Where in Canada: Hands Like Trees

From the crowded marketplaces of Calcutta to a passenger train hugging a Nepalese mountainside to the Brampton, Ontario suburbs in the dead of winter, Sabyasachi Nag’s Hands Like Trees (Ronsdale Press) gives each place its fair due in this sumptuous linked collection of stories, all following various members of the Sen family of Shulut, India. In an essay below, Sabyasachi discusses place in literature, the treatment of place in his novel, and how Brampton is a “one-of-a-kind” place in the Greater Toronto Area.


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It is of course axiomatic that a well-told story would involve, other than the setting, a host of other elements, such as the psychology of characters; nuances of motivation, wounds, wants and conflict; different textures of tension –chronic and acute; scenes, sequences unravelling at different clip; plot (or non-plot) but some kind of narrative movement in linear or non-linear time; in curved, spiral or meandering arcs.

But the setting of the story and the places chosen for the narrative action to unfold – even though it looks no more useful than an exotic back cloth of a playhouse – is most often a critical decision central to the writer’s intention. The place often informs character choices, influences causation, determines the mood, style, tone and complexion of the conflict, even the nature of resolution. The setting is in a way that part of the story, the subtext, while not rendered in language, lends credence to what is said and evokes what’s unsayable.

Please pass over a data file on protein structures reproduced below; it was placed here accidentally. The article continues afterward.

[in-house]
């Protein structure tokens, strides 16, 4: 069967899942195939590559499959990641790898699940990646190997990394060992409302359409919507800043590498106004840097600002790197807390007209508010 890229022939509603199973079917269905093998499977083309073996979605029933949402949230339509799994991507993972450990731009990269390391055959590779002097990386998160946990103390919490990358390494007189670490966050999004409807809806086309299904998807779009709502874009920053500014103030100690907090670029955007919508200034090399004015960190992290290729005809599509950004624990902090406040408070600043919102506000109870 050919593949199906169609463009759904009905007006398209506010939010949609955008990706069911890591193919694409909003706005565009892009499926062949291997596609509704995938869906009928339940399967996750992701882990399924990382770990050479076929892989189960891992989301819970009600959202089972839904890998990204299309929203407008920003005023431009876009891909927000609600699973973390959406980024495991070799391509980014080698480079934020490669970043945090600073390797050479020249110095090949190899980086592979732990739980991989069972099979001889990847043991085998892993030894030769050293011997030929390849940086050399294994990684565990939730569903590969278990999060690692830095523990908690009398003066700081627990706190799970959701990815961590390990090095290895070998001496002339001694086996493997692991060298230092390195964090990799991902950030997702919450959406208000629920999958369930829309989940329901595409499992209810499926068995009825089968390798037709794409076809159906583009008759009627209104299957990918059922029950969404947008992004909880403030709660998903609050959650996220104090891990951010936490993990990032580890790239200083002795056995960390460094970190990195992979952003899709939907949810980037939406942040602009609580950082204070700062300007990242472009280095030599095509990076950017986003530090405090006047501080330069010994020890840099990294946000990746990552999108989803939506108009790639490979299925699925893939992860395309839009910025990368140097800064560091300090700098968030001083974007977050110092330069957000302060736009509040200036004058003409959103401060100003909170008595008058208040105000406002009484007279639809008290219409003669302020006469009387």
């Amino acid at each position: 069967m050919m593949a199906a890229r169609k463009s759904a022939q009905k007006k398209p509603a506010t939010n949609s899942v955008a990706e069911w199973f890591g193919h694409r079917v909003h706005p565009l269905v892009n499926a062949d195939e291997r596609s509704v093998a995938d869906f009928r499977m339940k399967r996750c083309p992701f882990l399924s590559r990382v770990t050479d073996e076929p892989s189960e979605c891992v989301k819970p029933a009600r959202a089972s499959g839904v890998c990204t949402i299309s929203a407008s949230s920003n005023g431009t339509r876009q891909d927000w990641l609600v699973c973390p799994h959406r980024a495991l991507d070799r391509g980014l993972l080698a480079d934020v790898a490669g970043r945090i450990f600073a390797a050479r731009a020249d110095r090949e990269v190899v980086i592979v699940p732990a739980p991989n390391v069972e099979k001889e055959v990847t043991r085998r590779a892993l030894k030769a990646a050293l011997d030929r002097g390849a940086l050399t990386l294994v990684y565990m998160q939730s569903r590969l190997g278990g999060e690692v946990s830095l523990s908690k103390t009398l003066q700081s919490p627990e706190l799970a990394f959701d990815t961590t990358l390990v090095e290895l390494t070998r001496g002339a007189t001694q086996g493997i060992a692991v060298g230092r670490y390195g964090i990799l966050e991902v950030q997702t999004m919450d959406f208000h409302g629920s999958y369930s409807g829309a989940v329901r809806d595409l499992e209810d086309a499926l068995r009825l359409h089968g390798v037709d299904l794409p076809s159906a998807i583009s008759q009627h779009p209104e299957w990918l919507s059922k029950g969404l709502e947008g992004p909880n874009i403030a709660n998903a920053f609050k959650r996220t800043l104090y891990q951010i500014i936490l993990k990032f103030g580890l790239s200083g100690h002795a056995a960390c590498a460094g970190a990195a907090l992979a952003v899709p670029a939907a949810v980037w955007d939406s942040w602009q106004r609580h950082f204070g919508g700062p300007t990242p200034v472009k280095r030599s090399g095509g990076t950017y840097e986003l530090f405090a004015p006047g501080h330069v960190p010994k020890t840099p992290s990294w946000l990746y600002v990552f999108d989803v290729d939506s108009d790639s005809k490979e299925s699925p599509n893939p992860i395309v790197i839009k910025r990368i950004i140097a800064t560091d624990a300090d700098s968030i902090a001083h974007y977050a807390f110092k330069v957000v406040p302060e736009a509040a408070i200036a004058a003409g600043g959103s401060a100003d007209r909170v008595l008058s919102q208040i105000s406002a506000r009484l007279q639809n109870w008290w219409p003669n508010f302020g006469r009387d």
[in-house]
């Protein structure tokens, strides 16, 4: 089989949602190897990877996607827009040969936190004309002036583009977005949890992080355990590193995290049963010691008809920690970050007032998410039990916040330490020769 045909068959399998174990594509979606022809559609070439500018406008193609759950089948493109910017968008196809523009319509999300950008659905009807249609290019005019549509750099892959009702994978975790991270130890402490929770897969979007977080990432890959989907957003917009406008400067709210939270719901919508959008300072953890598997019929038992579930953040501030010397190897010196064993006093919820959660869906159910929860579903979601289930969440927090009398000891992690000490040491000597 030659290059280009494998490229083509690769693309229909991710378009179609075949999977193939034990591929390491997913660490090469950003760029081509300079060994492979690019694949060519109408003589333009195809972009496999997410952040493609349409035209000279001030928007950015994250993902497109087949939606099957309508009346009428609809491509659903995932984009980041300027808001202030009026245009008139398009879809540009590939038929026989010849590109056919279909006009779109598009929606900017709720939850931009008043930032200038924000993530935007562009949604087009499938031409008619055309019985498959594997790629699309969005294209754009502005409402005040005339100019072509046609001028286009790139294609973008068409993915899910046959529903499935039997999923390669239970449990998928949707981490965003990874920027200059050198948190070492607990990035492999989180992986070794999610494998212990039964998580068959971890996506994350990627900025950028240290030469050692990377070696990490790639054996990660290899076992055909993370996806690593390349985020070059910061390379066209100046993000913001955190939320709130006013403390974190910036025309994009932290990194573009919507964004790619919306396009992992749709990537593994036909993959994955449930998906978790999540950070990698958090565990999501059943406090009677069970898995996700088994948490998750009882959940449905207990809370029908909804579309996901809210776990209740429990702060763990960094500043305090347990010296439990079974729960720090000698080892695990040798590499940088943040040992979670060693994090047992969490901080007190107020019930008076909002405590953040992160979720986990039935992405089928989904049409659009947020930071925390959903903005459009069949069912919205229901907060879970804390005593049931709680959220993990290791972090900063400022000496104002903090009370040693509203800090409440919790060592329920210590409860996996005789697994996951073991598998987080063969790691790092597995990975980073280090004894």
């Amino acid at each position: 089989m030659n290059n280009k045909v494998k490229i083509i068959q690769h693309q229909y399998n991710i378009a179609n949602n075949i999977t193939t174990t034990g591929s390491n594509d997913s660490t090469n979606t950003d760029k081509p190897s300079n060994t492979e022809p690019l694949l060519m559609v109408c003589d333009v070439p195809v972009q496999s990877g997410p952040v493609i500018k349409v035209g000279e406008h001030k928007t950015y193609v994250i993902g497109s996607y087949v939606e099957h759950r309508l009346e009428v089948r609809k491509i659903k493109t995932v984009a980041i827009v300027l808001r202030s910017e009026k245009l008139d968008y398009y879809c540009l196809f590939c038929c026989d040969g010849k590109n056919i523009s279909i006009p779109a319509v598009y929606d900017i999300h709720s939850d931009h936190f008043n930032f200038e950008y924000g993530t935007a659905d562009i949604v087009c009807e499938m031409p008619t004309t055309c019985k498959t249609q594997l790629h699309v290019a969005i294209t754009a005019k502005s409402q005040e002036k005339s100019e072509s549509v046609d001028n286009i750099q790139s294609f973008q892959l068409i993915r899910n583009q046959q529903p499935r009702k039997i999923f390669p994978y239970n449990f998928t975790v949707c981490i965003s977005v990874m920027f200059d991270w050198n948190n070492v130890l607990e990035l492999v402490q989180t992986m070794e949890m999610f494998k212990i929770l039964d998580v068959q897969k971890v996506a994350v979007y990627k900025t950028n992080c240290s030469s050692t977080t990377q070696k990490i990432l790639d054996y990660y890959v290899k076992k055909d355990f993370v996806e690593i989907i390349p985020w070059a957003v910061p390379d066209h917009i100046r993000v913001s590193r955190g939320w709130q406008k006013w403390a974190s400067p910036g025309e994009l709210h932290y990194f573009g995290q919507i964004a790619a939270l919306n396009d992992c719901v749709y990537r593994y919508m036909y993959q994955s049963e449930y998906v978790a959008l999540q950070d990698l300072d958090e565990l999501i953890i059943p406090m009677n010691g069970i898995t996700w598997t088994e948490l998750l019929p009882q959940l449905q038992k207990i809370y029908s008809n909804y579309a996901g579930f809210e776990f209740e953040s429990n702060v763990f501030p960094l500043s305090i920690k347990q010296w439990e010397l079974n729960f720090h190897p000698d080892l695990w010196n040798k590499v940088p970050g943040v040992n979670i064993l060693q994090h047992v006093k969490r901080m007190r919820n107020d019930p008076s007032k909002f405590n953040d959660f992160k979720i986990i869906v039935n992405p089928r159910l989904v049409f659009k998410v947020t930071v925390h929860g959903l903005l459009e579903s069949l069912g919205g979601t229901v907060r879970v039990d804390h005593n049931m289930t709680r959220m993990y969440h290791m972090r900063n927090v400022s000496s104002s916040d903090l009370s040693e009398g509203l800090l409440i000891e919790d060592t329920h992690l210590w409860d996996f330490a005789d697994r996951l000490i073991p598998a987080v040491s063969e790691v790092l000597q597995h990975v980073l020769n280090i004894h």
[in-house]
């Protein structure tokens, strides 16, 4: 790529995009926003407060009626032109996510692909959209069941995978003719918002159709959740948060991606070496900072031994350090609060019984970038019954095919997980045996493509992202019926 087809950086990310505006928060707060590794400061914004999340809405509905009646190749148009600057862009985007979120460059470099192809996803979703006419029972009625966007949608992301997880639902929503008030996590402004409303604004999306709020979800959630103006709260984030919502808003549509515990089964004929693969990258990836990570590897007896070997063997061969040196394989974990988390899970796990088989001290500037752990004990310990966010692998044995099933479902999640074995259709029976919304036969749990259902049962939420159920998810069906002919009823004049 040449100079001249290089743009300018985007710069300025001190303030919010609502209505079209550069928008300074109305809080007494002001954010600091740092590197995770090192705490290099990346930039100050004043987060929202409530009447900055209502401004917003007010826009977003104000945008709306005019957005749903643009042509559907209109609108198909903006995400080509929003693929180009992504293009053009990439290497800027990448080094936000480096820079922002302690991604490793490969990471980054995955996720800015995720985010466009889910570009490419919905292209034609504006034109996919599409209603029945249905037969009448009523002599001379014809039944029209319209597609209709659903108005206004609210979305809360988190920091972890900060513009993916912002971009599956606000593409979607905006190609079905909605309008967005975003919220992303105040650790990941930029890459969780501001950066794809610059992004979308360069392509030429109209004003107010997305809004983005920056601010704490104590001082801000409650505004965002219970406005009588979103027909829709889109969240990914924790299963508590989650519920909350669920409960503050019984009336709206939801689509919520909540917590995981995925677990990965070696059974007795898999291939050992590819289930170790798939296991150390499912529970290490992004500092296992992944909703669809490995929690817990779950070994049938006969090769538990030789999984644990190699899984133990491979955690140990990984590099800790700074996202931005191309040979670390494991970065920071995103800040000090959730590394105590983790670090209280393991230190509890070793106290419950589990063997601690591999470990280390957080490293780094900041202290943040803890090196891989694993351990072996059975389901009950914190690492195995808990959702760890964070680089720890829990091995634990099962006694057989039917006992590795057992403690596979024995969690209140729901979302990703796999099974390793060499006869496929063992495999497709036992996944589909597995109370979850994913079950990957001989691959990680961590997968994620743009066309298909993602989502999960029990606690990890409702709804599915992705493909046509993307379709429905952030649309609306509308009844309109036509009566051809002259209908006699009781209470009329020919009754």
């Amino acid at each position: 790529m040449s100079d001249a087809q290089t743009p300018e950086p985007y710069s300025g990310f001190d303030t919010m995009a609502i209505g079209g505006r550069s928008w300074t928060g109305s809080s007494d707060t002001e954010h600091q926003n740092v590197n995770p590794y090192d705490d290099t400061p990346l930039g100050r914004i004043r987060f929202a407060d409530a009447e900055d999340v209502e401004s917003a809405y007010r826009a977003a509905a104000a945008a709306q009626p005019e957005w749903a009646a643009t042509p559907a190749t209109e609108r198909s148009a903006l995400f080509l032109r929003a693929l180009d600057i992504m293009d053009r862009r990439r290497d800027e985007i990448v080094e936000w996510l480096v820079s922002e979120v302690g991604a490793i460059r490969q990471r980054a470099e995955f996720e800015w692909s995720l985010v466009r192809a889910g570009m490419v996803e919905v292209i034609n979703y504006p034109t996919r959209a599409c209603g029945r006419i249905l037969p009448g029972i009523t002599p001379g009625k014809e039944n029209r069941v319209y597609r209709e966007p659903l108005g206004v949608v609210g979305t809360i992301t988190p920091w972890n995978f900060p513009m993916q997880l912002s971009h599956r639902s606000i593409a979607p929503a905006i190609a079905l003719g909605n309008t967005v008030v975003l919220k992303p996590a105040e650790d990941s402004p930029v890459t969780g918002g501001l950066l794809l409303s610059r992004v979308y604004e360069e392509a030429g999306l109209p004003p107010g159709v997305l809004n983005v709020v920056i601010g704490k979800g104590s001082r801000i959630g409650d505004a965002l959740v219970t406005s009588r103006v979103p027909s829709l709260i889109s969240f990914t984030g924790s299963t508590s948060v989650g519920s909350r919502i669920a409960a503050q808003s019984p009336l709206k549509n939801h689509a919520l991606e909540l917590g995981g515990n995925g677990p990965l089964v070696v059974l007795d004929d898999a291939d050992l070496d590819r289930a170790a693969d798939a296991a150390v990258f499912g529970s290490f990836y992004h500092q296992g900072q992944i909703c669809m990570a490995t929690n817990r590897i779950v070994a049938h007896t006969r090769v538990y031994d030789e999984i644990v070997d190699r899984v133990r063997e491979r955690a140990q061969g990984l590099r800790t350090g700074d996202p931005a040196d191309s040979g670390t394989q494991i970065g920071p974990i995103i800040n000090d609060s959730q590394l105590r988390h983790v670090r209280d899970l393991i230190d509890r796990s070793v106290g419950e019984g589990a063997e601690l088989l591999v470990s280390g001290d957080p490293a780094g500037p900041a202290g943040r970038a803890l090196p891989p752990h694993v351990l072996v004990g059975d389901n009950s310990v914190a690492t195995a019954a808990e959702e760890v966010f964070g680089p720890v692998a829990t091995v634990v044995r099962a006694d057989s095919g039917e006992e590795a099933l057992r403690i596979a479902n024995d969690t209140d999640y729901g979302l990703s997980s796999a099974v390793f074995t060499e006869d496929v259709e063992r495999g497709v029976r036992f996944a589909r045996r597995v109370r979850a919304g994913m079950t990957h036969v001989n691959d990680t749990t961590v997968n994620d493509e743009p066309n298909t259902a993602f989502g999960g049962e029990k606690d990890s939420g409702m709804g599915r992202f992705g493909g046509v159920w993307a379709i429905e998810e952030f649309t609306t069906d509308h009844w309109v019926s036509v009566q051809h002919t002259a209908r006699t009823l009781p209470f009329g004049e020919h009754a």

In an insightful essay on the art of ‘staging’, American fiction writer and essayist, Charles Baxter pushes this argument even further with his suggestion that the ‘staging’ of a story is essential to any kind of behavioral mimesis. He says, “when objects and actions create a pathway to the spirit, to a character’s inner life, you are in the presence of “staging”. He then goes to define staging as “a balance between the concrete and the unutterable.”